A Dutch entrepreneur has created a robot which is supposed to help you get a good night's sleep. It mimics the breathing of a baby to get you to drift off. But does it actually work?
Did you sleep well? If not, you're not alone.
Studies suggest one in three of us aren't getting enough shut-eye. A 24-hour work culture, as well as all those hours spent in front of a screen, have caused an epidemic of sleeplessness to sweep across populations.
Perhaps a robot could help.
Dutch entrepreneur and robotics graduate Julian Jagtenberg (pictured above) has created a companion that promises to help you get a decent night's sleep.
It's soft, weighs about as much as a cat and breathes like a baby.
The idea came to him three years ago when his mother was suffering from chronic insomnia. Frustrated that her doctors were only offering her sleeping pills, he set about finding a solution.
"I challenged myself to create a robot that would help my mom to sleep better," he said.
He began looking into the literature on sleep and discovered that breathing and audio are two factors that can induce sleep.
One research paper in particular piqued his interest. "If you hold a baby, you subconsciously replicate its breathing and heart rate. It's a magical thing."
He employed this principle to develop a prototype robot that mimicked the sensation of slow and deep breathing. But when he presented it to his mother, she was less than impressed.
"She hated it because it made mechanical noises," said Jagtenberg. He made another few quieter models, but they were too big and heavy. Eventually though, he hit upon gold.
"At one point she said, 'wait, this is actually helping me now.'"
Keen to develop the idea, Jagtenberg built up a team of robotics engineers connected to the institute where they'd studied.
"We had no intention of starting a business. It was really just to put our skills to the test."
But after the team published an academic paper on the subject of sleep, interest in the robot began to grow. It wasn't long before the young graduates were being approached by people with sleep disorders. And so the Somnox company was born.
At the end of 2017, they raised funds via a Kickstarter campaign, and with the proceeds they were able to begin production.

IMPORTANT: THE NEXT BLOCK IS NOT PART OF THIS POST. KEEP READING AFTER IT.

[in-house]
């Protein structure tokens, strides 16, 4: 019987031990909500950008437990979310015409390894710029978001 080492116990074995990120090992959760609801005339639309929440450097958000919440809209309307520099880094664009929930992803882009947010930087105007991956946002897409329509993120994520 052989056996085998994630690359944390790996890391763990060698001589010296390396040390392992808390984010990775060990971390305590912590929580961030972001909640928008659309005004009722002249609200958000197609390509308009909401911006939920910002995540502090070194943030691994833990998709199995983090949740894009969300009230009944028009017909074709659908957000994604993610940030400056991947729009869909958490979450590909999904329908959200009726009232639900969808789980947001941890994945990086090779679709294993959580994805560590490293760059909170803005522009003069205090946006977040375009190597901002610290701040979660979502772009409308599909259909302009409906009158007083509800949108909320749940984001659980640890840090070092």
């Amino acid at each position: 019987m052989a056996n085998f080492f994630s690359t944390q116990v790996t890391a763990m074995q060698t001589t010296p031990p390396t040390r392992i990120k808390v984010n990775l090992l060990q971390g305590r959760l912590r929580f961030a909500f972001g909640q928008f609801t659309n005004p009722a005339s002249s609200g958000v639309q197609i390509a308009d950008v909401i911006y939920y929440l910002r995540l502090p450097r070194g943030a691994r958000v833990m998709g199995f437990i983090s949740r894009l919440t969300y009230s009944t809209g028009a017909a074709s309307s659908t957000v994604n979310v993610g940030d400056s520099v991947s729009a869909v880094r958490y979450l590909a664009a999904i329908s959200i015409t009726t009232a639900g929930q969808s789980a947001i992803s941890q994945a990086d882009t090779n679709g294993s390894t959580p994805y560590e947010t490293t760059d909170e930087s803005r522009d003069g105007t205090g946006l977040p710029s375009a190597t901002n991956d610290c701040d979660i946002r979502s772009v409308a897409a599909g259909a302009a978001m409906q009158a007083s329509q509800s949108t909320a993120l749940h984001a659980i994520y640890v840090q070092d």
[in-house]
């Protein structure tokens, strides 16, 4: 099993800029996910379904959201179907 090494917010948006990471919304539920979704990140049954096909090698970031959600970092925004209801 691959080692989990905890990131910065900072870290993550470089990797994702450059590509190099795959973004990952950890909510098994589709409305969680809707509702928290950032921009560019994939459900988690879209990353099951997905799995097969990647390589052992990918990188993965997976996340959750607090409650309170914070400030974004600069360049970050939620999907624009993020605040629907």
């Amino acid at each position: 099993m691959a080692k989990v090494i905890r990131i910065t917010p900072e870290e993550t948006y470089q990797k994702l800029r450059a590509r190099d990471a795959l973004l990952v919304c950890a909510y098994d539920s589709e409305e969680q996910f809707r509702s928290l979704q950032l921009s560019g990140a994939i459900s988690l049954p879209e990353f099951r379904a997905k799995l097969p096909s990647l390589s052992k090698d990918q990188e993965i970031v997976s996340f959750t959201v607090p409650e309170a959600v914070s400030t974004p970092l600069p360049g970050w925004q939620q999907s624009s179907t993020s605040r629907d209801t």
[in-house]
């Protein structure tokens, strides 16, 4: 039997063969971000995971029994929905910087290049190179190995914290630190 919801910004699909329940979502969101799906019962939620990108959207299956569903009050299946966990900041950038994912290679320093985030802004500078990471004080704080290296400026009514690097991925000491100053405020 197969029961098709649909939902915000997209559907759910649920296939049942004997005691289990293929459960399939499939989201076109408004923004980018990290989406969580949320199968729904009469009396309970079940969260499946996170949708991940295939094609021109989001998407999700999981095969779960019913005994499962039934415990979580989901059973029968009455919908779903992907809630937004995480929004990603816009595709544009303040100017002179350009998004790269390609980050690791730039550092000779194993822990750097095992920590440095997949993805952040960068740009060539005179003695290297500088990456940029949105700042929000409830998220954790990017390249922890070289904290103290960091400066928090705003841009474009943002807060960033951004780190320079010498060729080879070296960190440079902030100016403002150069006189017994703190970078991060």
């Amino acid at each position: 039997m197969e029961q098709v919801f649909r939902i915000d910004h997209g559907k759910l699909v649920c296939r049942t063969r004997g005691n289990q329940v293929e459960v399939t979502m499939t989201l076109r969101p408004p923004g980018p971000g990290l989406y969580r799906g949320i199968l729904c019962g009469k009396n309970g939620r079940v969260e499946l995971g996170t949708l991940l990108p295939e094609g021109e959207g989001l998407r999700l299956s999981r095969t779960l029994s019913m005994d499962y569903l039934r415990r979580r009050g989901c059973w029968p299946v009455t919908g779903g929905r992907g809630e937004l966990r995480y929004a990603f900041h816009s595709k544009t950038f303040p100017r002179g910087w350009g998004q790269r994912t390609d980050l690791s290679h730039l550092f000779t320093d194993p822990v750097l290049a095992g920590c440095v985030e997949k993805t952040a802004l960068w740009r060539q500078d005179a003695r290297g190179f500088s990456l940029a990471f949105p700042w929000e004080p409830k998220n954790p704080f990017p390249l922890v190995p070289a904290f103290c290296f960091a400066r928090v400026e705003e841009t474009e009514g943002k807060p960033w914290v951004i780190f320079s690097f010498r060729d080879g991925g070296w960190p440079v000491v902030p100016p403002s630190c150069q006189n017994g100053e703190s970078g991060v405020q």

"We start shipping next week," said Jagtenberg, who has received around 1,000 orders so far.
How does it work?
The cushion-like robot uses simulated breathing techniques to mimic the process of going to sleep. When you hold it against your chest, it feels a bit like holding a dog or a cat.
The idea is that when you snuggle up to it, you subconsciously fall into the same breathing pattern.
A speaker inside allows you to listen to a recording to get you in the mood for sleep. This can be anything from a guided meditation to a political broadcast. You can monitor your preferences using an app.
Based on your breathing and movement, the robot senses when you have got to sleep and turns itself off.
While interest in the sleeping robot has been big, so far there's not much more than anecdotal evidence to suggest that it actually works.
A clinical trial is planned. To date, testing has been limited to a trial of some 90 users. The result of the amateur study showed a 30 percent reduction in the amount of time it took to get to sleep. But without clinical conditions in place, that figure should be taken with more than a pinch of salt.
"It could very well be a placebo. I'm totally open to that," said Jagtenberg. "It's not about a number. It's about how you feel in the morning."
The company is planning to use machine learning to further customize the robot to its owner. This would enable it to detect sleep patterns and take preventative action to stop you from waking up at an inopportune time in the sleep cycle. Another possible function would be to detect movement patterns associated with poor sleep or nightmares.
If you're hoping to snuggle up to a robot sleeping companion of your own, prepare to fork out €549 ($623). "It's really expensive to make," said Jagtenberg, who is hoping for strong sales to offset the three years of research and development he has put into the product.
"It will take quite some time to become a profitable company," he said.
Isn't that something that keeps him up at night?
"Right now, I'm super stressed out," he admitted. "Will this be my greatest failure or my greatest success?"
A question it's probably best to sleep on.